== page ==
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Mineral oil as a cleaning agent? I used soap & water, as I said, to clean the major debris off the rod. After the photoshoot I used acetone and a paper towel to see what happened; very grey residue. I'll certainly use oil to keep any rust at bay but I don't see any reason to use it to clean the item. Am I missing something?
 

M1k3

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Mineral oil as a cleaning agent? I used soap & water, as I said, to clean the major debris off the rod. After the photoshoot I used acetone and a paper towel to see what happened; very grey residue. I'll certainly use oil to keep any rust at bay but I don't see any reason to use it to clean the item. Am I missing something?
If it has built up old/polymerized oil on it, the fresh oil will help it become liquid again.
 

boomchakabowwow

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i once bought a Sabatier chef knife. it was concaved from over sharpening like yours. but just barely. i had a pro try to reprofile the thing. it never felt right.

i will buy another one day, but now i want a heathier profile to begin with.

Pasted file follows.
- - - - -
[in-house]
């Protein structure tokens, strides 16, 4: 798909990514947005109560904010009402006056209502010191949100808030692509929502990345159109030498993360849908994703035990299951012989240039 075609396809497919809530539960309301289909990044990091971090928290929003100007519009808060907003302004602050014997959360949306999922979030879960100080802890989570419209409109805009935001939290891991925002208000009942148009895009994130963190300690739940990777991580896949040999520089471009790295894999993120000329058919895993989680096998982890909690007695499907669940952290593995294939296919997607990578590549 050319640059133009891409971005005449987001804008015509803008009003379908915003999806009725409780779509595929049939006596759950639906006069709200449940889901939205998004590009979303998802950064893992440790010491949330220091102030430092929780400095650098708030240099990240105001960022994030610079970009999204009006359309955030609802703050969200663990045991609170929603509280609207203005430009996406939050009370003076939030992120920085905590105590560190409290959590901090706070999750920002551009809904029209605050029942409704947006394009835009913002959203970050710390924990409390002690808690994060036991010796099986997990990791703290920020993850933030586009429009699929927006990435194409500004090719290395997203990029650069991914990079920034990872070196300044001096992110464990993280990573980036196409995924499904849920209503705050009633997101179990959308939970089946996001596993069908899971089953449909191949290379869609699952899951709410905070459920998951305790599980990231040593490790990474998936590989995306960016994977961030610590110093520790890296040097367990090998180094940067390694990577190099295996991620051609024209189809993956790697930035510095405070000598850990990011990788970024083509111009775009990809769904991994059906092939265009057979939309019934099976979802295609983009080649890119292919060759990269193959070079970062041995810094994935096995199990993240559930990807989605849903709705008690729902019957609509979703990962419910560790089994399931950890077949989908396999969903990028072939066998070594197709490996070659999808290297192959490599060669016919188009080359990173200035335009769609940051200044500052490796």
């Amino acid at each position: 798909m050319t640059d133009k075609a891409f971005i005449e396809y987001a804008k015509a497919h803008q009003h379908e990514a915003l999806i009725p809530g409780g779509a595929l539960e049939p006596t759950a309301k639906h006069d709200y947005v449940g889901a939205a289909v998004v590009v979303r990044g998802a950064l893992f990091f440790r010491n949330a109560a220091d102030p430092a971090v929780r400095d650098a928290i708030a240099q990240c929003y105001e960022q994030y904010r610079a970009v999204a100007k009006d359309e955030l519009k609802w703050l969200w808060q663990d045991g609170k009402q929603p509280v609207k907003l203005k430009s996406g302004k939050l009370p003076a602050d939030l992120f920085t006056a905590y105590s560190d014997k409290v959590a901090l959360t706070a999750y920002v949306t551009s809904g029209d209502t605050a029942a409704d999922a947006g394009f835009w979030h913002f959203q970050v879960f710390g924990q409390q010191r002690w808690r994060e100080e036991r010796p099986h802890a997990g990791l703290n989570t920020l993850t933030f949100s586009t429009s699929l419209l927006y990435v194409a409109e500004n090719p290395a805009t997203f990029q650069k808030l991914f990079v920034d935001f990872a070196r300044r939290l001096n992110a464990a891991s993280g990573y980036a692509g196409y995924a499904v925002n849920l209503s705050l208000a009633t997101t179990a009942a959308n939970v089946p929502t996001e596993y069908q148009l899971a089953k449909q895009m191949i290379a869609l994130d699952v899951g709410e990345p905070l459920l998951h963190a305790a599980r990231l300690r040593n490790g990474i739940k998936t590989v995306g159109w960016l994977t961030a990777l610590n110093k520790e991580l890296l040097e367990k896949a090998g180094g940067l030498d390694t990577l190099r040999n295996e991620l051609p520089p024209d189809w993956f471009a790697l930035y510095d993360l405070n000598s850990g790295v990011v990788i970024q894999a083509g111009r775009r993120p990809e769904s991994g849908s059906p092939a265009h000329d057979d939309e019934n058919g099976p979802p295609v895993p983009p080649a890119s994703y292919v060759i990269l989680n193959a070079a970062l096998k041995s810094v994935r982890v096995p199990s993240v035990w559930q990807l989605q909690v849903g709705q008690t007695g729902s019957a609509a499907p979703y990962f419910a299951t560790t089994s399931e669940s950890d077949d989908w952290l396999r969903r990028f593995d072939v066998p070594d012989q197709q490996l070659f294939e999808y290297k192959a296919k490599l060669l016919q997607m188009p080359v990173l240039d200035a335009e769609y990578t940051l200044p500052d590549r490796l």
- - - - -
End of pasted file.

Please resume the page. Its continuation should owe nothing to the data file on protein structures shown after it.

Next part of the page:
Ericfg

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i once bought a Sabatier chef knife. it was concaved from over sharpening like yours. but just barely. i had a pro try to reprofile the thing. it never felt right.
I had the same experience with a Henckels 102. I had a "pro sharpener" reprofile it for me. He did what I asked of him but I was not satisfied. I then worked on myself and got it to a usable state.
 
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i once bought a Sabatier chef knife. it was concaved from over sharpening like yours. but just barely. i had a pro try to reprofile the thing. it never felt right.

i will buy another one day, but now i want a heathier profile to begin with.
Yes loss of height from years of sharpening affects performance. Evened out blade road & thinned it so can get it very sharp. The thin tip is good for draw cut slicing. This was one of best I could find. Had absolutely no pitting on it. Many do have considerable rust damage. It is still a functional sharp carbon blade for home use. In production kitchen used my worn Masamoto for things like slicing maki sushi rolls with damp towel on board. I just couldn't retire it.